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|Subject: Re: UK, NL, AUS ban mutual fund commissions||Date: 6/25/2013 4:41 PM|
|Author: aj485||Number: 72513 of 78168|
Well, according to how I read the chart at the link you provided, the total amount lent was $456.6 and the total amount paid back was 417.2 leaving a shortfall on TARP of the difference.
Not really. Since you referred to 'banksters' (How much was spent by the US government (and, ultimately, by many other governments) to bail the banksters out of those messes?), I provided the link to the TARP program for the banks, not the link to the overall TARP program. TARP made money on the money it provided to the banks. The money that TARP has lost so far has been mostly due to the bailout provided to automakers, not 'banksters'.
Secondly, TARP wasn't the only program.
Well, it was the most talked about program, and the one that I was able to find data on. Do you have data for the other programs? I was just trying to provide an answer to your question of how much the US government has lost bailing out 'banksters'. And at least for TARP, the answer is, the US government made money bailing out 'banksters'. I would be interested in seeing other data.
Thirdly, in order for Bear Sterns (and possibly Lehman) to be resolved, the Federal Government had to take over their wagers gone awry as well.
Well, the Bear Stearns 'wagers gone awry' formed the basis of Maiden Lane, LLC, which also made, not lost, money: http://www.newyorkfed.org/markets/maidenlane.html
Purpose: ML LLC was created to facilitate the merger of JP Morgan Chase & Co. (JPMC) and Bear Stearns Companies, Inc. (Bear Stearns) by purchasing approximately $30 billion in assets from the mortgage desk at Bear Stearns.
Terms: The New York Fed lent ML LLC approximately $28.82 billion. The loan has a 10-year term and accrues interest at the primary credit rate. JPMC lent ML LLC approximately $1.15 billion. The JPMC loan has a 10-year term and accrues interest at the primary credit rate plus 450 basis points.
Investment Objective: Repay the New York Fed’s senior loan (including principal and interest), while refraining from disturbing general financial market conditions. Following a 2-year reinvestment period, monthly loan repayment commenced in July 2010.
On June 14, 2012, ML LLC repaid the loan made by the New York Fed, with interest. Proceeds from future sales of ML LLC assets will be used to repay the subordinated loan extended by JPMorgan Chase & Co., after which the New York Fed will receive all residual profits.
As far as the US government supporting Lehman, everything that I found indicated that the refusal of the US government to provide support was a signficant reason why Lehman ending up declaring BK, so I'd be interested in seeing any information that you had to support your theory that Lehman was provided support by the US government.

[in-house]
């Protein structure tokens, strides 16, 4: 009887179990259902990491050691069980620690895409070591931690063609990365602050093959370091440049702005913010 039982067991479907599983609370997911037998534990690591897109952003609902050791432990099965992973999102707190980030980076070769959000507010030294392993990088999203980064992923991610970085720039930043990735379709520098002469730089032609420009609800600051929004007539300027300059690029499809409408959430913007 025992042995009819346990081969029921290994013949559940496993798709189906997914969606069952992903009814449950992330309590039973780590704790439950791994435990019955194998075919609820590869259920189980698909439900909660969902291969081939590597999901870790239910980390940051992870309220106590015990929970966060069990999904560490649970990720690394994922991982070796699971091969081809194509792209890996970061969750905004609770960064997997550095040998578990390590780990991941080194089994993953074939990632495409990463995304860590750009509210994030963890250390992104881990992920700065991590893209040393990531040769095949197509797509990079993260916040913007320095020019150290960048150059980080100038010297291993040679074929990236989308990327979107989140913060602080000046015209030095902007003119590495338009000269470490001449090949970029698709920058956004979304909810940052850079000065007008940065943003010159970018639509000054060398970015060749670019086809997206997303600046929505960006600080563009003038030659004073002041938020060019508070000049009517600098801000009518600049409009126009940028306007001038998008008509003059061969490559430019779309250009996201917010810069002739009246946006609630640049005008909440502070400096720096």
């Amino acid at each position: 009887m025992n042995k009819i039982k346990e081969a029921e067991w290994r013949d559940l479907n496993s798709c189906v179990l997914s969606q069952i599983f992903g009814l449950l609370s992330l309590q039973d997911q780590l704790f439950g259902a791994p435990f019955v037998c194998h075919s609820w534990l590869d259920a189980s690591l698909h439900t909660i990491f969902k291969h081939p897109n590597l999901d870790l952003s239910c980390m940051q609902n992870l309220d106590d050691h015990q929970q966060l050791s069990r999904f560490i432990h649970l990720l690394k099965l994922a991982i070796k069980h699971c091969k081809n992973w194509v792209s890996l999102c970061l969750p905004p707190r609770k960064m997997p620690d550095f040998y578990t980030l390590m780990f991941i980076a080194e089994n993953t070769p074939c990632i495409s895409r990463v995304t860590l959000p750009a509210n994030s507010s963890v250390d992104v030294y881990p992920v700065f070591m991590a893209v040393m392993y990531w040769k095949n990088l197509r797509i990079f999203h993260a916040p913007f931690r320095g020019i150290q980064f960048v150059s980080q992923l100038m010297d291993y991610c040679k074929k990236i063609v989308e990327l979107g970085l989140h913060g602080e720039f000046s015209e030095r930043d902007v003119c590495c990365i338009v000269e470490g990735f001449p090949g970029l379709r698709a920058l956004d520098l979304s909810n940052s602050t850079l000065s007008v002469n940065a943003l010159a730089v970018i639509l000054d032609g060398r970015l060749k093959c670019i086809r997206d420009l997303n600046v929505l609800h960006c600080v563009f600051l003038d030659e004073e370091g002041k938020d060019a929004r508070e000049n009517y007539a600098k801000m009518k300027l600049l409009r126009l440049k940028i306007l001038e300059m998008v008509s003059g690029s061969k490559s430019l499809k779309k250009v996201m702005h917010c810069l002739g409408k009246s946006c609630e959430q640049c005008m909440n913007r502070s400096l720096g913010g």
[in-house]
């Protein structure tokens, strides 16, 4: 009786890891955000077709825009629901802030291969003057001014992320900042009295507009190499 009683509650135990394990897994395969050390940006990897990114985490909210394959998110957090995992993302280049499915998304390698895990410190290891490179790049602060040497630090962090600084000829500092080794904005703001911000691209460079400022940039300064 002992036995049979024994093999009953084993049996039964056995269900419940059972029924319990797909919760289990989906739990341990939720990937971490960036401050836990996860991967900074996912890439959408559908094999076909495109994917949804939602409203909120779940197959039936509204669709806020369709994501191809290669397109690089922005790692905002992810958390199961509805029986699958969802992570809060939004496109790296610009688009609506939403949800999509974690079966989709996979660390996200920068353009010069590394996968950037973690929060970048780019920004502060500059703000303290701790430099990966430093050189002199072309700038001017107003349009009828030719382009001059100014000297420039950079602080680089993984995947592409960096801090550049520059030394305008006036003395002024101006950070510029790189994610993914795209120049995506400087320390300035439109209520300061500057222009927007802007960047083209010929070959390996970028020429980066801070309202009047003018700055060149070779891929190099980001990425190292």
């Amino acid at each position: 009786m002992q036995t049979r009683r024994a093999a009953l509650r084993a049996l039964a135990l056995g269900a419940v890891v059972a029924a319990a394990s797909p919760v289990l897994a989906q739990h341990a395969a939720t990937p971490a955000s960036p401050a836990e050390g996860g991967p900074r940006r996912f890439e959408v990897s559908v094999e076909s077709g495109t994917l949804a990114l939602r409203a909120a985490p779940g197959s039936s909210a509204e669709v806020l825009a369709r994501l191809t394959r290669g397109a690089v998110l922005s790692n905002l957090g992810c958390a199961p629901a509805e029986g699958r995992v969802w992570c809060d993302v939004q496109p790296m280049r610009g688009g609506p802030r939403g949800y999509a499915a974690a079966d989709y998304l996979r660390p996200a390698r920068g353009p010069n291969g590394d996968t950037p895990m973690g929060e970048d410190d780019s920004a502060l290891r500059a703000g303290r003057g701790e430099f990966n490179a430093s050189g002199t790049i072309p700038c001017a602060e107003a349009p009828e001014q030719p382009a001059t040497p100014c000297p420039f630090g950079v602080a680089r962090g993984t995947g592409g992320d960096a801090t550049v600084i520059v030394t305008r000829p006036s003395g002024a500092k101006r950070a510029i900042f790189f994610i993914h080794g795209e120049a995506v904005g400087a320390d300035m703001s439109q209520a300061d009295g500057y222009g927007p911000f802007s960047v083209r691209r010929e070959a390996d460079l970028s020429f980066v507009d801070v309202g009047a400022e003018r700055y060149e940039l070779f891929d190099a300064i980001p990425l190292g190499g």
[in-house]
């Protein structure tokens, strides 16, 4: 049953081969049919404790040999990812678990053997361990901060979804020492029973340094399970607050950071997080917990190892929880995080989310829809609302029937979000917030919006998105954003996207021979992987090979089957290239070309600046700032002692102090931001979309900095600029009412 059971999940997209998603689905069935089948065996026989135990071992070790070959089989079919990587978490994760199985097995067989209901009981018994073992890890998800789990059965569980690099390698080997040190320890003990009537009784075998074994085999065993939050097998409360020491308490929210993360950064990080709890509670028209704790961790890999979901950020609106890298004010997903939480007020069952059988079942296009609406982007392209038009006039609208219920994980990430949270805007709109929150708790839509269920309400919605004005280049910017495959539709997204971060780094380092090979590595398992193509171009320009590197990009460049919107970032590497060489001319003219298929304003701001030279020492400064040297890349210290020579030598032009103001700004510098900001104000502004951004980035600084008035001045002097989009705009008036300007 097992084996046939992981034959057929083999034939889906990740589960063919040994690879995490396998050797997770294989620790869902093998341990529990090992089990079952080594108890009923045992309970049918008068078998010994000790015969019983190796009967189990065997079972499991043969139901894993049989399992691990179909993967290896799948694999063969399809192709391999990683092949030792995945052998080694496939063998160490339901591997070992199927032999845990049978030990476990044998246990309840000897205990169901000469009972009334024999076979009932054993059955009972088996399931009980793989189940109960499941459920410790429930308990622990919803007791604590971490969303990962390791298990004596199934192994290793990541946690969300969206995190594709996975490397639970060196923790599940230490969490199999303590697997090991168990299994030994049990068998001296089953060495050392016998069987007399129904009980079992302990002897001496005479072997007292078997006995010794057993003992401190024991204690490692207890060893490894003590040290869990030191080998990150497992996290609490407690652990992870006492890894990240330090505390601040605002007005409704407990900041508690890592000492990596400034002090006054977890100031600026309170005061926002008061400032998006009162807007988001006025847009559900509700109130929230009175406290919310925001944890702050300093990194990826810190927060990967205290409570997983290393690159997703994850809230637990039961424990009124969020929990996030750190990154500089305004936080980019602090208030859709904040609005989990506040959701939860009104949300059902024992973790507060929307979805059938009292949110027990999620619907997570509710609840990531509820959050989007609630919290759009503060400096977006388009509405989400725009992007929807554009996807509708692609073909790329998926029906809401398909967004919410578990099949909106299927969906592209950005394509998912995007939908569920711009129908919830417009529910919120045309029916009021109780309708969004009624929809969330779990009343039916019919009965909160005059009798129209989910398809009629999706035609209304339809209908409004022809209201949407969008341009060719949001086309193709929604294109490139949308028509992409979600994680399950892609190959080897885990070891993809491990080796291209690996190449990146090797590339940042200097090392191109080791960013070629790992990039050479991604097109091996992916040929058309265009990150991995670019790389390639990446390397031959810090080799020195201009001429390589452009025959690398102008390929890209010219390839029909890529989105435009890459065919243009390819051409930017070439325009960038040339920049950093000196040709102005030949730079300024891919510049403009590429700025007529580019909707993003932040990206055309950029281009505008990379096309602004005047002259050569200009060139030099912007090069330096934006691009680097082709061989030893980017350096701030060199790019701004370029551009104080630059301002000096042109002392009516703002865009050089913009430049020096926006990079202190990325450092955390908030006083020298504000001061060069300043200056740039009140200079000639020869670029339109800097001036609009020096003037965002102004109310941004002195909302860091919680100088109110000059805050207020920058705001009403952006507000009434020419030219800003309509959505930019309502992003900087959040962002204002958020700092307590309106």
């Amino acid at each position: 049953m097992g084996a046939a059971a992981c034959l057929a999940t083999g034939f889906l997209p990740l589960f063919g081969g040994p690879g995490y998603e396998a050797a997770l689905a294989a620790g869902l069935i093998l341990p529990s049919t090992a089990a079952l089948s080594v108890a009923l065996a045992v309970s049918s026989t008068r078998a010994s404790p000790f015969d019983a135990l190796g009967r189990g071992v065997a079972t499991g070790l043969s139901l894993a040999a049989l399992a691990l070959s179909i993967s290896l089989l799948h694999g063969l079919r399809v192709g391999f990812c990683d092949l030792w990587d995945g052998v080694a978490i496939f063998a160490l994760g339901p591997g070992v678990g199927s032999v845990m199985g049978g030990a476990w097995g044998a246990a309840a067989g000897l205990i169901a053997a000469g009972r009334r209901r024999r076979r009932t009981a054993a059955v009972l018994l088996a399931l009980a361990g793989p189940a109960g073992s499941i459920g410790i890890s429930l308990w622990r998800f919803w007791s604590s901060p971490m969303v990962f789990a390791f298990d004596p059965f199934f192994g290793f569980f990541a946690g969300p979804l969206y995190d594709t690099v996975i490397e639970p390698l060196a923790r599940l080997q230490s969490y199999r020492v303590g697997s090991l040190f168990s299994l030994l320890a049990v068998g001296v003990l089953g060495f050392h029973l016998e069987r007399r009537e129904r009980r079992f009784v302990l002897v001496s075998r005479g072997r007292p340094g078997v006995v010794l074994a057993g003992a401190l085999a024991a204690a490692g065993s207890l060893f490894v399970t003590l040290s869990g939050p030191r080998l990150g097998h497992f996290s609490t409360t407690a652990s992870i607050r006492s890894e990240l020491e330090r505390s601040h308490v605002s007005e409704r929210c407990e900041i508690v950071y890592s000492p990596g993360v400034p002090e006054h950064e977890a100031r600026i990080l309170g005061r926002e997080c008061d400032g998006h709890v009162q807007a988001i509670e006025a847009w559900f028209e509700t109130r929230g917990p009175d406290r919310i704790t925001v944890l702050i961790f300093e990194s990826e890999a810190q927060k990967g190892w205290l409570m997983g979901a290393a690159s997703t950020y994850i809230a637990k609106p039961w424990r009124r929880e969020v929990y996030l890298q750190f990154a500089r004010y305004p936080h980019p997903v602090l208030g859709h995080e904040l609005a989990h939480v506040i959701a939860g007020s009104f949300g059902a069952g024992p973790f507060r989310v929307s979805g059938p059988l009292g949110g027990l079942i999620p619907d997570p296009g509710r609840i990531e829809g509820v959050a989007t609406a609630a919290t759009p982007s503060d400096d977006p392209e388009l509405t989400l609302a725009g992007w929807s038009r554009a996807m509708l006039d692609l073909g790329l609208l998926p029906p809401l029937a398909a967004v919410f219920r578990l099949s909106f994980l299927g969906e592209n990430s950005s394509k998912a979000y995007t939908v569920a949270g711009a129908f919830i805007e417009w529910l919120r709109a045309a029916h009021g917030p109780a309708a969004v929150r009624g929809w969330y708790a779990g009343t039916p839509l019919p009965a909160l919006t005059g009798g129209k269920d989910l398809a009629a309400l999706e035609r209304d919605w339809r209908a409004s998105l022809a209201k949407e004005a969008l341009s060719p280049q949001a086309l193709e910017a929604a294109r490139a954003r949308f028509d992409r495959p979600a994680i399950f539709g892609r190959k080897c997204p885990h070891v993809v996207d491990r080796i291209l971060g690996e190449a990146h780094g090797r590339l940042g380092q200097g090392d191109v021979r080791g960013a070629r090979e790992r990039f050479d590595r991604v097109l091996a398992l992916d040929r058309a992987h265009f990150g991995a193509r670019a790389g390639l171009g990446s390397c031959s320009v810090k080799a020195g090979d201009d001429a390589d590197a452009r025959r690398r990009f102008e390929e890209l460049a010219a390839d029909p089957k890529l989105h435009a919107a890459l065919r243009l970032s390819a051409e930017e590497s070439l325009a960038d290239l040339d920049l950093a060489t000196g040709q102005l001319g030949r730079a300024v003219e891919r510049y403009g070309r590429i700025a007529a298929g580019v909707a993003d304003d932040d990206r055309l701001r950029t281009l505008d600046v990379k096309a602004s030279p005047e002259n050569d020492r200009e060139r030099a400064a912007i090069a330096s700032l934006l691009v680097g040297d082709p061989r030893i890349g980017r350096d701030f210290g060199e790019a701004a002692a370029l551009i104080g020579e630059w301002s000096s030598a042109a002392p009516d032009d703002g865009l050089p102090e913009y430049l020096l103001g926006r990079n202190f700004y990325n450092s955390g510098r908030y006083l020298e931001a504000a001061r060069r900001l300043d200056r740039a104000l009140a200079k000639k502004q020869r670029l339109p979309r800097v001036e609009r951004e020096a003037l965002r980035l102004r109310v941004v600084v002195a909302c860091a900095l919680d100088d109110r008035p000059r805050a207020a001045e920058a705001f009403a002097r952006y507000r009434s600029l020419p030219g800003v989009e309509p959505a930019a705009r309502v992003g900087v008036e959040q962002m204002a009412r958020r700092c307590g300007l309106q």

Next, I see there no accounting for how much support we rendered to overseas banking entities.
Well, TARP did provide support to some overseas banking entities, and, net/net, TARP bank programs made money for the US government. Additionally, Maiden Lane transactions also paid off some obligations to overseas banking entities, but again, made money for the US government. If you want to provide data on other programs where the US government lost money by providing support to overseas banking entities, I'd be interested in seeing that, too.
Then pressure was put on the FASB to retract the rule requiring banks to mark their assets to market, without which repeal all of the biggest would have been visibly as insolvent as, in reality, they actually were.
I fail to see how FASB relaxation of mark to market rules caused the US government to spend money bailing out 'banksters'. If anything, by allowing the banks to keep the charade up, the US government didn't have to spend money bailing additional banks out.
Finally over the last 6 years the banks have borrowed at the Fed window at .25% and lent it right back to the Government at up to 2%. Some may not call that a bailout but if it looks like a duck....
I don't disagree that, actually, for even longer than the last 6 years, the Fed has lent money to banks for short terms at a rate lower than the banks lend money out at for long terms, including lending money to the Federal government. After all, one of the purposes of the Fed is to facilitate liquidity in the monetary system. And with a non-inverted yield curve, short term loans are priced at a lower rate than long term loans. However, based on the data that has been released (by law, reported on a 2 year lag, starting with Q3 2010) on the borrowings from the Fed window http://www.federalreserve.gov/newsevents/reform_disc